What is of concern to some local residents is the impact on parking and congestion in what is already a highly congested area. Chapel Road is a very narrow street and is frequently heavily parked up with worshippers at this busy temple.
If you live nearby do please take a look at the Council’s website for more information about these plans. Hopefully this link will take you to the planning search page and the reference number is 177615FUL. The Ealing Dean Residents’ Association is opposing these plans.
Following local residents’ concerns about the problems caused by all the pigeons on this patch of grass, the Council has put forward an initial plan for redesigning this grass area on the corner of Melbourne Ave and Leeland Terrace. It’s worth knowing that part of the design will be to include permanent notices asking people not to feed the pigeons.
They are looking for feedback from residents so your comments are welcome. My initial reaction is that there is too much open space and it needs more plants but others may think differently. You can email your comments to us at email@example.com or leave them here.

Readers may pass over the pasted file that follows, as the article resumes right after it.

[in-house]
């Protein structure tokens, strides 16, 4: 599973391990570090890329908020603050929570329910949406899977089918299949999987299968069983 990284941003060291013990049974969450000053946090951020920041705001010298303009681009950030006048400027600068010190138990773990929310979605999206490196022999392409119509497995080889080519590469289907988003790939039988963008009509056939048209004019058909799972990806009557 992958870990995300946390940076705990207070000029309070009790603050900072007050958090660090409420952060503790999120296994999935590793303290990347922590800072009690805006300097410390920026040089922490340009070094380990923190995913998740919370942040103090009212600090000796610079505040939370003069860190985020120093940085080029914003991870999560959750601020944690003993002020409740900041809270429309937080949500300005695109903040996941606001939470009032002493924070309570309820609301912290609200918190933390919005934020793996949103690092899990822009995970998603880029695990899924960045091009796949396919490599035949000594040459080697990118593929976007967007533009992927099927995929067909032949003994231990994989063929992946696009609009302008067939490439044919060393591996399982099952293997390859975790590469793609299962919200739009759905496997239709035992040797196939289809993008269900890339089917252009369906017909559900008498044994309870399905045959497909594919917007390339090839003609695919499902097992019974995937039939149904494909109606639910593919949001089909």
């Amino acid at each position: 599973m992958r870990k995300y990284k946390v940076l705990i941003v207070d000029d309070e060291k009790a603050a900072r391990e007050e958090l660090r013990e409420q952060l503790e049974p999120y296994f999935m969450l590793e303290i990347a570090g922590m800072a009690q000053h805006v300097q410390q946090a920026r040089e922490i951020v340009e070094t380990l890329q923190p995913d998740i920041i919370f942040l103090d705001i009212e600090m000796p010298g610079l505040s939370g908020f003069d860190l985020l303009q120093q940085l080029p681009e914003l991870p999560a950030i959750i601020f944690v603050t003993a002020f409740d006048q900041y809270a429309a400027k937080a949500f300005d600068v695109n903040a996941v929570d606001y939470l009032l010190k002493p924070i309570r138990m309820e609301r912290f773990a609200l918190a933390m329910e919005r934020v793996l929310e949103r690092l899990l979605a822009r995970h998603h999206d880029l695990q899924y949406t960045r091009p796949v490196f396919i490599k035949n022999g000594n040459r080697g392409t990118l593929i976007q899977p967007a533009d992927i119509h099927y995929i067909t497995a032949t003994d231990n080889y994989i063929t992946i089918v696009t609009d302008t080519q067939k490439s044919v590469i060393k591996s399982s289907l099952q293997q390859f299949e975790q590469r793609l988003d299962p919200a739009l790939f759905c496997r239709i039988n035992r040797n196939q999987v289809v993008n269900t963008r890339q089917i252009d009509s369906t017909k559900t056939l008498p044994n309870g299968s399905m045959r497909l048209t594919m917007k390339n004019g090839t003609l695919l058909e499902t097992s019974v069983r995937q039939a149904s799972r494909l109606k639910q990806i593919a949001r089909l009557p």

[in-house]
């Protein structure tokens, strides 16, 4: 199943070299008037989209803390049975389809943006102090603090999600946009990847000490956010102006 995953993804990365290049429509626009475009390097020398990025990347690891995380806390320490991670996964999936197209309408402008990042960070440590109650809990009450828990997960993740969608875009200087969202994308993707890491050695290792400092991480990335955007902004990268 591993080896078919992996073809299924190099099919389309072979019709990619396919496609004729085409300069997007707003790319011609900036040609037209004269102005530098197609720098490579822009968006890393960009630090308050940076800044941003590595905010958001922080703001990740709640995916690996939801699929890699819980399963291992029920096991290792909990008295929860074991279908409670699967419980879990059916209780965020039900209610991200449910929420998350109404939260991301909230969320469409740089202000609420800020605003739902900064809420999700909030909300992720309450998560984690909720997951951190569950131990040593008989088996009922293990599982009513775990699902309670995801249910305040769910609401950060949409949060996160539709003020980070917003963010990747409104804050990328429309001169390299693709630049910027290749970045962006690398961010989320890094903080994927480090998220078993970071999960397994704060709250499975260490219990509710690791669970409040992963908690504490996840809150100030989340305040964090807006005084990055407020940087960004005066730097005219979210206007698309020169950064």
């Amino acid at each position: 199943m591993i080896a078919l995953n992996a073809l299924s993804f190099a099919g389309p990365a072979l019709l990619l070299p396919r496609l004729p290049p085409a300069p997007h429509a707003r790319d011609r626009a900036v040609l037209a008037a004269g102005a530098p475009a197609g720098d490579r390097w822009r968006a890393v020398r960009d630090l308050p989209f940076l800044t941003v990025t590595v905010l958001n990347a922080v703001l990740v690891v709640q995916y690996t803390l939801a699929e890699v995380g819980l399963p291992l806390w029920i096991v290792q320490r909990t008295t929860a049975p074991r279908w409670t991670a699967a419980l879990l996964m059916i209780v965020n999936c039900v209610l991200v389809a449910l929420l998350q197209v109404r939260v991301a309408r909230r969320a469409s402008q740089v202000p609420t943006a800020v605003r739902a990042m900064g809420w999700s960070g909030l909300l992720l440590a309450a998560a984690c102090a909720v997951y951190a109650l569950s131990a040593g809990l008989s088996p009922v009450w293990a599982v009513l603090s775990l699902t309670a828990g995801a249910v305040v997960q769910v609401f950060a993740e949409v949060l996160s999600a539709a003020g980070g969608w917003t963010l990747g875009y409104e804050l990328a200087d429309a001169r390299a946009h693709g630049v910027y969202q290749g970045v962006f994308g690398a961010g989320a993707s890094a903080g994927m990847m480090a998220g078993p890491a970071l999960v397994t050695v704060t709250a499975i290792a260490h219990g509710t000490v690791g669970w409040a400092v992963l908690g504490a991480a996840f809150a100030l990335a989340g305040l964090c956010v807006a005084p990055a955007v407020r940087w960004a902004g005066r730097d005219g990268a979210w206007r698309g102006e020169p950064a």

Barely a couple of miles away from West Ealing, Watermans Arts Centre has occupied its riverfront site in Brentford for over 30-years. It is now looking to re-locate and make a step change in what it’s able to offer and create an artistic and social hub for West London. To achieve this ambition it needs to raise £6 million – no small task. It needs our help in supporting their efforts. Their press release says:
‘If you would like to see a world-class artistic programme, a community hub like no other in West London and an independently run social enterprise investing back into the community, please join our campaign for a World Class Watermans and share your support and comments.
Please write to us or post on social media stating your support or point of view:
Email us at WorldClass@watermans.org.uk
Post on social media using the hashtag #WorldClassWatermans @WatermansArts ‘
You can read the full release via this link